first_imgYou say overtime; I say comp time.Under the Fair Labor Standards Act, when a non-exempt employee works more than 40 hours in a workweek, that employee gets paid overtime at time-and-a-half the regular rate of pay. Under the FLSA, a private-sector employer cannot provide that employee with comp time in lieu of overtime — even if the employee agrees.To the few of you who are now furiously clutching your pearls, I’m sorry. I didn’t make the rules. Indeed, a few years ago, House Republicans proposed and passed a bill that would have changed the rules and allowed private-sector employees to swap overtime for comp time. However, that never made it to President Obama for his signature.Well, guess what’s back, yo! It’s the Working Families Flexibility Act of 2017. It just sounds so warm and fuzzy. I mean, the only thing that could top it would be to rename it the Working Families Warm and Fuzzy Flexibility Act of 2017.Actually, that just sounds creepy.But, the less creepy version that is now pending in both the House and Senate would permit a worker in the private sector to elect to receive compensatory time off at a rate not less than one and one-half hours for each hour of employment for which overtime compensation would otherwise be owed.SHRM supports it. Since it’s the employee who gets to say yay or nay to comp time in lieu of overtime, I like it too. I like it a lot.A federal Ban the Box law.Many states and cities, Philadelphia for example, have made it unlawful for employers to ask about criminal backgrounds during the job application process.Last week, a small bipartisan group in Washington introduced the Fair Chance Act, which would prohibit Federal agencies and Federal contractors from requesting that an applicant for employment disclose criminal history record information before the applicant has received a conditional offer, and for other purposes. There’s more in this press release from the Committee on Oversight & Government Reform.While the purpose of ban the box legislation is to reduce the barriers to employment for minorities, there is research that shows that these laws may have the reverse effect. For more on 2017 Employment Screening Trends, check out this SHRM article.Whatever screen policies you may have, make sure:They comply with FCRA;They comply with state and local law;You have good business reason for screening; andThey are applied consistently and evenly across the board.Originally published on Employer Handbook blog.last_img read more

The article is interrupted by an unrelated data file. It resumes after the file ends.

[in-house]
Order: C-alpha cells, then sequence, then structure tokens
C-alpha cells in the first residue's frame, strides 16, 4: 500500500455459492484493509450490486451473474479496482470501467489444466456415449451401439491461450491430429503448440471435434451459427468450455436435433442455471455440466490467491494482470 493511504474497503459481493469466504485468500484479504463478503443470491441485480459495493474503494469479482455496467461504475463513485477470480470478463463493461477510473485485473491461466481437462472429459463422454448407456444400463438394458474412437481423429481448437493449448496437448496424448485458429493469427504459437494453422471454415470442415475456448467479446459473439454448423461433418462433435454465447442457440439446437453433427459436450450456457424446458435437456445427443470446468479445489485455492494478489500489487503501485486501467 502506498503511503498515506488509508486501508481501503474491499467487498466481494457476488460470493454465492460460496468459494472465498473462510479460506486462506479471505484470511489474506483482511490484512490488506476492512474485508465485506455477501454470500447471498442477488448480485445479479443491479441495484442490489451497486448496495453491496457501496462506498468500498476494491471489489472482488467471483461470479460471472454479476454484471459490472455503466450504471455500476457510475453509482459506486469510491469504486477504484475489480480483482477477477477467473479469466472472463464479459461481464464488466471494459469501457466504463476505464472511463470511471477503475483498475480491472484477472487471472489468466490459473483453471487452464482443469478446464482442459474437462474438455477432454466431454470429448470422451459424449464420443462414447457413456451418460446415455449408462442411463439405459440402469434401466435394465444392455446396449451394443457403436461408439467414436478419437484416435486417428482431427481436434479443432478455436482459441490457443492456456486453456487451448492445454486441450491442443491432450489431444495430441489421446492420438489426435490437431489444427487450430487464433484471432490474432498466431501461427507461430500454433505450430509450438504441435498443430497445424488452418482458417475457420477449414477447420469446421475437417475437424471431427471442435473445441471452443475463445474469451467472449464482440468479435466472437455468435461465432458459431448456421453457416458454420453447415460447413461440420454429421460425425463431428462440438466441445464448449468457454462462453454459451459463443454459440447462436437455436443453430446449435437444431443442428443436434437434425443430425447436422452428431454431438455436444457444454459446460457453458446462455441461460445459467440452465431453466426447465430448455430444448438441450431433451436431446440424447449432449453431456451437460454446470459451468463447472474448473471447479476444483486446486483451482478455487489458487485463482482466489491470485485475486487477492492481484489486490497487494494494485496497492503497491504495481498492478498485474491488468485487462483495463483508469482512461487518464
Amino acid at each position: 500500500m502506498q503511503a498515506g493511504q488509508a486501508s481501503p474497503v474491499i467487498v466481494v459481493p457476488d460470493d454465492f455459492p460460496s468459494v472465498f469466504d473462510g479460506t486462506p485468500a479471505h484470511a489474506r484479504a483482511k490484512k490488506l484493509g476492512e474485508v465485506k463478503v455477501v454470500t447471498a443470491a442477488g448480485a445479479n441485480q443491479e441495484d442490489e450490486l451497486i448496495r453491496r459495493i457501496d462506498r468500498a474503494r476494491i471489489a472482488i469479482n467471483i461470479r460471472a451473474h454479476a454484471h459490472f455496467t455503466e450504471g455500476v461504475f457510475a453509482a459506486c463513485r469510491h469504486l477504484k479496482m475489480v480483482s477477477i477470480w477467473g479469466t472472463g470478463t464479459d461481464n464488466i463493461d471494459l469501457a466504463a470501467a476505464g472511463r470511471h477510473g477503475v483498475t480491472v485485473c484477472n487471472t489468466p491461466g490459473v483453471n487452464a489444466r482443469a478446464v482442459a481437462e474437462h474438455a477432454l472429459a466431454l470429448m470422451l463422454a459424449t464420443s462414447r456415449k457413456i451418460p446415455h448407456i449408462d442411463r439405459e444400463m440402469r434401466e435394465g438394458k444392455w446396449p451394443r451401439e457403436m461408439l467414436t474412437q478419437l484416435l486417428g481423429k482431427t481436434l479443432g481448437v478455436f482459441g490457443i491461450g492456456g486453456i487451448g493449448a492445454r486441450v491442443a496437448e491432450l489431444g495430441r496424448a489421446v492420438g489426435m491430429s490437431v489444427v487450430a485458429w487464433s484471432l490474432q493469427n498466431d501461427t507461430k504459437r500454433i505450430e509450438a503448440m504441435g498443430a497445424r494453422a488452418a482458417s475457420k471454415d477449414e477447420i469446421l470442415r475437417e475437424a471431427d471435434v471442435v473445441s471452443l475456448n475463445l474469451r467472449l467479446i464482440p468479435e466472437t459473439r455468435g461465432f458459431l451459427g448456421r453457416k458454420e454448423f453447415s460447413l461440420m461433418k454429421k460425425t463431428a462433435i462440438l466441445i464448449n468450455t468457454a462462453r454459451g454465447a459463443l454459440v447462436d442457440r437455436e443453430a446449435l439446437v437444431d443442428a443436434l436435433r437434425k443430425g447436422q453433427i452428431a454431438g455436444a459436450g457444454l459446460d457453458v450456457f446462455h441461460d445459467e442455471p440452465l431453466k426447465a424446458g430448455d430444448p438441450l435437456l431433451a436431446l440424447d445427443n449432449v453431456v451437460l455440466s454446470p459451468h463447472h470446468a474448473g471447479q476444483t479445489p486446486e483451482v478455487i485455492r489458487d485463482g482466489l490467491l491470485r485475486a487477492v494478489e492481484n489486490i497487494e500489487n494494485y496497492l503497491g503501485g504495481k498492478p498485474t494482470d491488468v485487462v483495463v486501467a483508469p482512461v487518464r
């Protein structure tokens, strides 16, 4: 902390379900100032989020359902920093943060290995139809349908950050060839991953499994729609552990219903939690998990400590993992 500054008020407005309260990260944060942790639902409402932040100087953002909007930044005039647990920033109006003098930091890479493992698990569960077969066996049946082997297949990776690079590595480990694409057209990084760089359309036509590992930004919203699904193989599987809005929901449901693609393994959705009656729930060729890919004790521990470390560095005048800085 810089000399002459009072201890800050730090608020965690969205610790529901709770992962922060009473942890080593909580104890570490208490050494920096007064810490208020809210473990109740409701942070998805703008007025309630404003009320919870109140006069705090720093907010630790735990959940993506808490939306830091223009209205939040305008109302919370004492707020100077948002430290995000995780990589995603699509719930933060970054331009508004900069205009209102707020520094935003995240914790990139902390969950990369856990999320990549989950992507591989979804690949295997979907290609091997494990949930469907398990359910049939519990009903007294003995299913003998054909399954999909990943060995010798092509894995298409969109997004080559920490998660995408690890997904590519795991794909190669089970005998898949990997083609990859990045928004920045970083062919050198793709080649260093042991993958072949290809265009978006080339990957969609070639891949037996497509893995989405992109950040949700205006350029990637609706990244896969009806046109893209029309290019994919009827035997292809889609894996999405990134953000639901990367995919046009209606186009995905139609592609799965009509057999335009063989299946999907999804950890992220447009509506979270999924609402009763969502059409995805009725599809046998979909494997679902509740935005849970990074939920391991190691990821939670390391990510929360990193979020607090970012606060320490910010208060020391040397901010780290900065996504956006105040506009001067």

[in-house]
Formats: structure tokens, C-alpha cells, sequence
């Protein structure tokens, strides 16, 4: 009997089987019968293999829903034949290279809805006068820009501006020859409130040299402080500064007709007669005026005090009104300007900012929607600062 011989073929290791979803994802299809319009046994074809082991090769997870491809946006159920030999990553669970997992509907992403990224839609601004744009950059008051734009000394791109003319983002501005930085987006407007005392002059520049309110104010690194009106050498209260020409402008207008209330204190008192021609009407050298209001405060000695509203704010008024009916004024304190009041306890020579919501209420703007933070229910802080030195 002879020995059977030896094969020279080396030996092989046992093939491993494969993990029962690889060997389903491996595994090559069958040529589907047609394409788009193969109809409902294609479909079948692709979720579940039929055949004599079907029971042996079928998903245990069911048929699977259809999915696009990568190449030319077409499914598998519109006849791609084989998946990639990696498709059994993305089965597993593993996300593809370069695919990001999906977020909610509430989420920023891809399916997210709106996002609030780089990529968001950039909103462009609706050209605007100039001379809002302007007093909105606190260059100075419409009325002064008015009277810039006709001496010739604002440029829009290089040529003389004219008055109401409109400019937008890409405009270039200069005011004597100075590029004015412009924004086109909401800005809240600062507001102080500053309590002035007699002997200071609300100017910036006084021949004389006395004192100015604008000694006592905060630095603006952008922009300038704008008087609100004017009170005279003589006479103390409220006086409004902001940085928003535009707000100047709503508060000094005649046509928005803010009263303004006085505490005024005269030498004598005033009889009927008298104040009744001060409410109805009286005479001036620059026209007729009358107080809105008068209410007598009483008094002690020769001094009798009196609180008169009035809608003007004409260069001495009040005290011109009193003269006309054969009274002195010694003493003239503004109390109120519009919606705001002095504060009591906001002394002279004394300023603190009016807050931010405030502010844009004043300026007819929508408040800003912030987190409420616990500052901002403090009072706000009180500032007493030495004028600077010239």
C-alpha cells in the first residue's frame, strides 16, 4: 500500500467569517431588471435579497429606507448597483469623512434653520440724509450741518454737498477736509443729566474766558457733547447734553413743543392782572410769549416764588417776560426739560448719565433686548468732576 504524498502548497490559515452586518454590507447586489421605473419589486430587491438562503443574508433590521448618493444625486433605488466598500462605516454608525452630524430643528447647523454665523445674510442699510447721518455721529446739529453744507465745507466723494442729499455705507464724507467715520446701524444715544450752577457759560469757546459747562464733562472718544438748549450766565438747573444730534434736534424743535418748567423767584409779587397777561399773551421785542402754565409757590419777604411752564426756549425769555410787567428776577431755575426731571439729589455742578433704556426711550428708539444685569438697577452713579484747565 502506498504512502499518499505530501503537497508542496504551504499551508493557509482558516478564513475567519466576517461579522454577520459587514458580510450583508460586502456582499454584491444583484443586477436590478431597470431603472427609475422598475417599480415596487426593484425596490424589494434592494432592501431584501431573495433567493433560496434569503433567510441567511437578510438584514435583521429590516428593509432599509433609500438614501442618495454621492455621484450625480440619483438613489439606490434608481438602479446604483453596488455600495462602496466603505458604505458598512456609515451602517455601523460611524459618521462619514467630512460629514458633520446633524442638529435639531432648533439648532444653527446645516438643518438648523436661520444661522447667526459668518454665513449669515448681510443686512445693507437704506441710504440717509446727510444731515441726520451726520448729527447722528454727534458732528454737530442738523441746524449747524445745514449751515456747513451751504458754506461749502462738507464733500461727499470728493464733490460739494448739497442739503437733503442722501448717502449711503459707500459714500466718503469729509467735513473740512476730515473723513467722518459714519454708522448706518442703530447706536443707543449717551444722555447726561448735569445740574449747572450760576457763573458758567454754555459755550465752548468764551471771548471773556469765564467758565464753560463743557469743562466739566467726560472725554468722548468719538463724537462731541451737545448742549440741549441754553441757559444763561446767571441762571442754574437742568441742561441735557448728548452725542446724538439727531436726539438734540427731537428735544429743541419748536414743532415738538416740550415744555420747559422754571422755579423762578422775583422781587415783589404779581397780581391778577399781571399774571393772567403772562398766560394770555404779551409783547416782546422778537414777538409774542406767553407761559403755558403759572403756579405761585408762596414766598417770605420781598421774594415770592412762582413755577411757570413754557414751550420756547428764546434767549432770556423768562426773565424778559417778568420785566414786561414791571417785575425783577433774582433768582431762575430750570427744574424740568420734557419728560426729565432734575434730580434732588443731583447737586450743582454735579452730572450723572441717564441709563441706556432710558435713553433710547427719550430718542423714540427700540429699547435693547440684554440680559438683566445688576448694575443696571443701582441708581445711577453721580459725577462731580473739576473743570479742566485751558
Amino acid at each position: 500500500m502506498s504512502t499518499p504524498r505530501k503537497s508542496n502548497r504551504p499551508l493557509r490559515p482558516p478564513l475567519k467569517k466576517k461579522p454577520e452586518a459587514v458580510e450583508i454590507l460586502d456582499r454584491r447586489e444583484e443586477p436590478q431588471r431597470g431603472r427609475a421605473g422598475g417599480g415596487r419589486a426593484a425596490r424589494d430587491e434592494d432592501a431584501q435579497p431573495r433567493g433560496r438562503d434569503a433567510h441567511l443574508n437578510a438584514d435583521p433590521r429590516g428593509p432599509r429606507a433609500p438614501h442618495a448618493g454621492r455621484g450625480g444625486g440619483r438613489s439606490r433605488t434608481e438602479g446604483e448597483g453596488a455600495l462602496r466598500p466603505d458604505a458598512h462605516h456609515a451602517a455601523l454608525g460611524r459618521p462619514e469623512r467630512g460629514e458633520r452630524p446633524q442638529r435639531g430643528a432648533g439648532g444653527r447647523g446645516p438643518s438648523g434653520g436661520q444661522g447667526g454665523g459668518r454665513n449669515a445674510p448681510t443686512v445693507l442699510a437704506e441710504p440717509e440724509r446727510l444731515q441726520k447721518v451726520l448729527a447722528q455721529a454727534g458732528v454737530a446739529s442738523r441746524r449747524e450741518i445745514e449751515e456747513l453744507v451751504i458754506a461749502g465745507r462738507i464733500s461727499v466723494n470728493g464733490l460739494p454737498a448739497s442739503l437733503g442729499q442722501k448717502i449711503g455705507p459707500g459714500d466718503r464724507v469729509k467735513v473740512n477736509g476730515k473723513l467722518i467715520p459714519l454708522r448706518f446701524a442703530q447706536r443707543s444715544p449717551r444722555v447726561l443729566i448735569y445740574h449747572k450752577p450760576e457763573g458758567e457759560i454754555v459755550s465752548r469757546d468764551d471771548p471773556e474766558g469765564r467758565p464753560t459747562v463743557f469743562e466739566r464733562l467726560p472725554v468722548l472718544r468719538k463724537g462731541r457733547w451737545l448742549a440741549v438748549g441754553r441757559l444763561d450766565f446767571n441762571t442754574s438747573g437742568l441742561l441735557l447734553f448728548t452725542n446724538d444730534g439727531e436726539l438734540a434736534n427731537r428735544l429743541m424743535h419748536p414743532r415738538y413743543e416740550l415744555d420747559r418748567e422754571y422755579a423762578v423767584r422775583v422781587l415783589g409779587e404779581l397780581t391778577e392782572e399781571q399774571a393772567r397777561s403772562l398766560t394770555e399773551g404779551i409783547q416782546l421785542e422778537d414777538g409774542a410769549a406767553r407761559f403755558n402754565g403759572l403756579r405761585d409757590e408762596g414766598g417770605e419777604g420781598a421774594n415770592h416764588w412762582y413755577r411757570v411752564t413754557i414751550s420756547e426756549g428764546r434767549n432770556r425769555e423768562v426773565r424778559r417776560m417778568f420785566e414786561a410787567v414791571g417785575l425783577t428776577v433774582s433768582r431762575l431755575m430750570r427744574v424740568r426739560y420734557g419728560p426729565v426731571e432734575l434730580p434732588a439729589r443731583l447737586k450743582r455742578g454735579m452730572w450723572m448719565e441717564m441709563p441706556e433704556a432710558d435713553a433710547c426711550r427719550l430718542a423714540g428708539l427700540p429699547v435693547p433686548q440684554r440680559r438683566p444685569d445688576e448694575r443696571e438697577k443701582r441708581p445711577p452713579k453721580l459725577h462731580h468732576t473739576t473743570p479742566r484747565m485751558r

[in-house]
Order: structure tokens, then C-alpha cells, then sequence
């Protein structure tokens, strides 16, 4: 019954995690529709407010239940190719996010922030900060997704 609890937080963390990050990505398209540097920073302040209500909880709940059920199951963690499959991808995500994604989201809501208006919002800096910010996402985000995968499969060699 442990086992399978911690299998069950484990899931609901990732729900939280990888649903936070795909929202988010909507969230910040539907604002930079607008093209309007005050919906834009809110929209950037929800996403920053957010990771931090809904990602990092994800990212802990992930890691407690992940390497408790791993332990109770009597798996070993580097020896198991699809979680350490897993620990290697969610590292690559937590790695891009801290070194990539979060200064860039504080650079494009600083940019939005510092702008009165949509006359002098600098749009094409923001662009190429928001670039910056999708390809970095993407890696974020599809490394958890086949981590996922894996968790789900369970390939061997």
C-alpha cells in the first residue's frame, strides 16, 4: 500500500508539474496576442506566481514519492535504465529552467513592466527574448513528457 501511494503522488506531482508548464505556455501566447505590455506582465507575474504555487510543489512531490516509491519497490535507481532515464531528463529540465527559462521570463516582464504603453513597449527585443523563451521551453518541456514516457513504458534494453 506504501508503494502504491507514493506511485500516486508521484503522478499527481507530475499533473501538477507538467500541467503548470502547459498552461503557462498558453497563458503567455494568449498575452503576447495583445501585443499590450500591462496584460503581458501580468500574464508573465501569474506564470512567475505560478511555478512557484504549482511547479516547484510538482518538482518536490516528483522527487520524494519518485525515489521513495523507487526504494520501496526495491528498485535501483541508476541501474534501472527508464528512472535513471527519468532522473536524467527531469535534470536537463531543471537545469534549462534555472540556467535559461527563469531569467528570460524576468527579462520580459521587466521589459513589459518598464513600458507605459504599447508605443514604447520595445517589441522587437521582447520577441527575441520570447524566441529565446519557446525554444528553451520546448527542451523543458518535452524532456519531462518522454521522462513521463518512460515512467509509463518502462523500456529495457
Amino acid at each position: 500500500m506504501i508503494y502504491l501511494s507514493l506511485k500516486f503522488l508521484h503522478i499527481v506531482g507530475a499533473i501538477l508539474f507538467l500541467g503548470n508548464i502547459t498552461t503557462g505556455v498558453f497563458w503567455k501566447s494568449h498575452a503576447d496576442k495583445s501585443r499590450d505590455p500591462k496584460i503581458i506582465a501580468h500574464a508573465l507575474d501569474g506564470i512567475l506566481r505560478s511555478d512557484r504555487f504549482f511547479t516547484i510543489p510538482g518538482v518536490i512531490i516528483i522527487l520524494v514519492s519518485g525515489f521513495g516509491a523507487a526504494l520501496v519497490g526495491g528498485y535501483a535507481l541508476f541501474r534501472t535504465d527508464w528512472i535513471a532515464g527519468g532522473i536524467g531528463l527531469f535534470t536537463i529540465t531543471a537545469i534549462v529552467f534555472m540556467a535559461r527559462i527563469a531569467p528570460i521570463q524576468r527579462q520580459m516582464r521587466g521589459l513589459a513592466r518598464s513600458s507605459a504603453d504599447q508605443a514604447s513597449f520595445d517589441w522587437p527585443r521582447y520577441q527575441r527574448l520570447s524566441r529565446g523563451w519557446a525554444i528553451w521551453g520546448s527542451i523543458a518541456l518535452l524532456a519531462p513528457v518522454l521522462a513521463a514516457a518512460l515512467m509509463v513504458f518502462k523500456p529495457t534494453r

Developers: The Future of Micro-Blogging is in Your Hands

first_imgWe knew it was coming; we just didn’t know when. Google yesterday announced that it is releasing its Jaiku code under the open source Apache license 2.0 after finalizing the move of the micro-blogging service to Google App Engine last week.As we mentioned two months ago, Google will no longer be developing the Jaiku codebase, but Google volunteers will be available to offer support.When Google acquired the Twitter-like service in 2007, many of us had high hopes for Jaiku’s future until Google almost immediately closed it to the public offering little explanation. Last August, we wondered whether we were watching Jaiku’s rebirth when it returned with unlimited invites, and now finally, we can stop the speculation as JaikuEngine is handed over to the open source community.According to a post on the Jaikido blog last week, “JaikuEngine differs from Jaiku in a few key ways. Although core features like the website, SMS (in the US only) and IM bot still work, feed fetching and international SMS are no longer available.”Google points out that the problem with feed fetching is not specific to Jaiku and all real-time communication services face challenges maintaining freshness when using poll-based systems. As for the international SMS scaling issues, Google explains that the issues were more financial than technical and suggests using IM on “capable mobile devices.” The new JaikuEngine will also include support for OAuth, the open standard authentication protocol that Twitter recently began experimenting with in an effort to give users more control and confidence in their interactions with third-party applications. It will be interesting to see what the next few months bring. Jyri Engeström, co-founder of Jaiku and now a product manager at Google, said that he agrees with Dave Winer that it’s time to break out of Twitter. “There should be lots of platforms, and they should talk to each other. Jaiku doesn’t do that yet, but now there’s a decent chance that it soon will,” he wrote on his blog today. Here at ReadWriteWeb, we are great fans of Twitter. And certainly, it holds the market share when it comes to micro-blogging services. But, we’d love to know what you think. Will JaikuEngine inspire developers enough to give Twitter a run for its money or will the service again slowly wither away? Let us know in the comments.You can find ReadWriteWeb on Twitter, as well as the entire RWW Team: Marshall Kirkpatrick, Bernard Lunn, Alex Iskold, Sarah Perez, Frederic Lardinois, Rick Turoczy, Sean Ammirati, Lidija Davis and Phil Glockner. Top Reasons to Go With Managed WordPress Hosting Tags:#Google#web Why Tech Companies Need Simpler Terms of Servic… Related Posts center_img 8 Best WordPress Hosting Solutions on the Market lidija davis A Web Developer’s New Best Friend is the AI Wai…last_img read more